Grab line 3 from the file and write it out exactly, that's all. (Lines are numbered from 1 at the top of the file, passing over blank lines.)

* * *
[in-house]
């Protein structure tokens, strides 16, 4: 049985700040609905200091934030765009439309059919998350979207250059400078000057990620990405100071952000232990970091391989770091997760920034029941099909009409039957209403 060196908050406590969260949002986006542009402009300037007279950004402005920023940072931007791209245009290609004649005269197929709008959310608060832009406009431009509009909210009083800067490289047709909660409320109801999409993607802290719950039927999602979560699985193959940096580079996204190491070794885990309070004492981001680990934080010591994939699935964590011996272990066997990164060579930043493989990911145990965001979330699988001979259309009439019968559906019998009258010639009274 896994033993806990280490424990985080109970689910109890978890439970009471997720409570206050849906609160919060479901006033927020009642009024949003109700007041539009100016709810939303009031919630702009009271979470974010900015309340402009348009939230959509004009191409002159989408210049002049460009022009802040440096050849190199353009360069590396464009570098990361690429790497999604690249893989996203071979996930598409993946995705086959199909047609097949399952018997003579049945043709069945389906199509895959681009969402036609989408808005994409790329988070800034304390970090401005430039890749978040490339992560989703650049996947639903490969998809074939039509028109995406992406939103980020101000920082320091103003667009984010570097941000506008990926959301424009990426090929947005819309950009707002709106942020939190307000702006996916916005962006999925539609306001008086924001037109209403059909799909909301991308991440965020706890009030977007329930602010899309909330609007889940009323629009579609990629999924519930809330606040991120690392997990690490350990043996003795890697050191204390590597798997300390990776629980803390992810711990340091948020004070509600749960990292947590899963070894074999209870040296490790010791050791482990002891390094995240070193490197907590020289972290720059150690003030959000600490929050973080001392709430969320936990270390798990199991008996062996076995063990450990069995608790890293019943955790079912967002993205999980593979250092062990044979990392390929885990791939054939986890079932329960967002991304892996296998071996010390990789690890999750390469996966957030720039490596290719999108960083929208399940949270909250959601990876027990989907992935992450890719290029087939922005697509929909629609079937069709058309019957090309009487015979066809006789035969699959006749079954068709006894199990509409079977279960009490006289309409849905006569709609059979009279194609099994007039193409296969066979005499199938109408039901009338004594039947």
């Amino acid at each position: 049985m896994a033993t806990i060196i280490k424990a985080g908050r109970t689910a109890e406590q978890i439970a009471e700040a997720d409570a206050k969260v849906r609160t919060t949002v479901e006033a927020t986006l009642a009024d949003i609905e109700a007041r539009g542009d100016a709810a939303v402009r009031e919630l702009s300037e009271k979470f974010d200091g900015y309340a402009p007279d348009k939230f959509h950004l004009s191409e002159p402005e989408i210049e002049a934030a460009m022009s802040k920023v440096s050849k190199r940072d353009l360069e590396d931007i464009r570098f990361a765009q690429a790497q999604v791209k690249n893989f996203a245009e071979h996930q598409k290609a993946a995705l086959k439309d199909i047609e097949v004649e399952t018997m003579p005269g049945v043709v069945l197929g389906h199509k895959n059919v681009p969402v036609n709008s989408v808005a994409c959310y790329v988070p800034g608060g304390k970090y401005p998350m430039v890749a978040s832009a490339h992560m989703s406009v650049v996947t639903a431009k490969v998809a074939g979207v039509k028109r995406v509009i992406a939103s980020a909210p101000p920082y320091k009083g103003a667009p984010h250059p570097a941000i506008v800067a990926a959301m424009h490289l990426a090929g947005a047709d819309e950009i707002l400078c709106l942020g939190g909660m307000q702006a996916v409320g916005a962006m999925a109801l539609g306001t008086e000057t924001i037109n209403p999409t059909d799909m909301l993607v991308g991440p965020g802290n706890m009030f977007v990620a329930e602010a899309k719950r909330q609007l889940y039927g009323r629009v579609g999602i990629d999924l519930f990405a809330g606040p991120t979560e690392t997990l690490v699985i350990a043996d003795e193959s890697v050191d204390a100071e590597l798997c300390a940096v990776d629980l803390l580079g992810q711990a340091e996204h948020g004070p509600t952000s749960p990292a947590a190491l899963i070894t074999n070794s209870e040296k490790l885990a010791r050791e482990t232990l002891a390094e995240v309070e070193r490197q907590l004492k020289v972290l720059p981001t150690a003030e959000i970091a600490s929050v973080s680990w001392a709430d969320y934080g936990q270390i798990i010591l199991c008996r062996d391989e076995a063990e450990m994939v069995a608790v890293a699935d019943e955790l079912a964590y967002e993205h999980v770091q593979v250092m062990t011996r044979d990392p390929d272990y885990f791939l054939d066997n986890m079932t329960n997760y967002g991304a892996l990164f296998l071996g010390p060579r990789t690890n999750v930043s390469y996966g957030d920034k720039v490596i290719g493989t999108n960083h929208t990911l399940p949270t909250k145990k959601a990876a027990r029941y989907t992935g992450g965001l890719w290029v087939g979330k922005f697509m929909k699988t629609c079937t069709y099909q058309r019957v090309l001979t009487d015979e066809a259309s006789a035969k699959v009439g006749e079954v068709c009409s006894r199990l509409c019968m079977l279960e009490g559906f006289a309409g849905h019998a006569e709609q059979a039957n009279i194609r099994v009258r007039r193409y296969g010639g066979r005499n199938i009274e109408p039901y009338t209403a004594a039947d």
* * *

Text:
């Amino acid at each position: 049985m896994a033993t806990i060196i280490k424990a985080g908050r109970t689910a109890e406590q978890i439970a009471e700040a997720d409570a206050k969260v849906r609160t919060t949002v479901e006033a927020t986006l009642a009024d949003i609905e109700a007041r539009g542009d100016a709810a939303v402009r009031e919630l702009s300037e009271k979470f974010d200091g900015y309340a402009p007279d348009k939230f959509h950004l004009s191409e002159p402005e989408i210049e002049a934030a460009m022009s802040k920023v440096s050849k190199r940072d353009l360069e590396d931007i464009r570098f990361a765009q690429a790497q999604v791209k690249n893989f996203a245009e071979h996930q598409k290609a993946a995705l086959k439309d199909i047609e097949v004649e399952t018997m003579p005269g049945v043709v069945l197929g389906h199509k895959n059919v681009p969402v036609n709008s989408v808005a994409c959310y790329v988070p800034g608060g304390k970090y401005p998350m430039v890749a978040s832009a490339h992560m989703s406009v650049v996947t639903a431009k490969v998809a074939g979207v039509k028109r995406v509009i992406a939103s980020a909210p101000p920082y320091k009083g103003a667009p984010h250059p570097a941000i506008v800067a990926a959301m424009h490289l990426a090929g947005a047709d819309e950009i707002l400078c709106l942020g939190g909660m307000q702006a996916v409320g916005a962006m999925a109801l539609g306001t008086e000057t924001i037109n209403p999409t059909d799909m909301l993607v991308g991440p965020g802290n706890m009030f977007v990620a329930e602010a899309k719950r909330q609007l889940y039927g009323r629009v579609g999602i990629d999924l519930f990405a809330g606040p991120t979560e690392t997990l690490v699985i350990a043996d003795e193959s890697v050191d204390a100071e590597l798997c300390a940096v990776d629980l803390l580079g992810q711990a340091e996204h948020g004070p509600t952000s749960p990292a947590a190491l899963i070894t074999n070794s209870e040296k490790l885990a010791r050791e482990t232990l002891a390094e995240v309070e070193r490197q907590l004492k020289v972290l720059p981001t150690a003030e959000i970091a600490s929050v973080s680990w001392a709430d969320y934080g936990q270390i798990i010591l199991c008996r062996d391989e076995a063990e450990m994939v069995a608790v890293a699935d019943e955790l079912a964590y967002e993205h999980v770091q593979v250092m062990t011996r044979d990392p390929d272990y885990f791939l054939d066997n986890m079932t329960n997760y967002g991304a892996l990164f296998l071996g010390p060579r990789t690890n999750v930043s390469y996966g957030d920034k720039v490596i290719g493989t999108n960083h929208t990911l399940p949270t909250k145990k959601a990876a027990r029941y989907t992935g992450g965001l890719w290029v087939g979330k922005f697509m929909k699988t629609c079937t069709y099909q058309r019957v090309l001979t009487d015979e066809a259309s006789a035969k699959v009439g006749e079954v068709c009409s006894r199990l509409c019968m079977l279960e009490g559906f006289a309409g849905h019998a006569e709609q059979a039957n009279i194609r099994v009258r007039r193409y296969g010639g066979r005499n199938i009274e109408p039901y009338t209403a004594a039947d």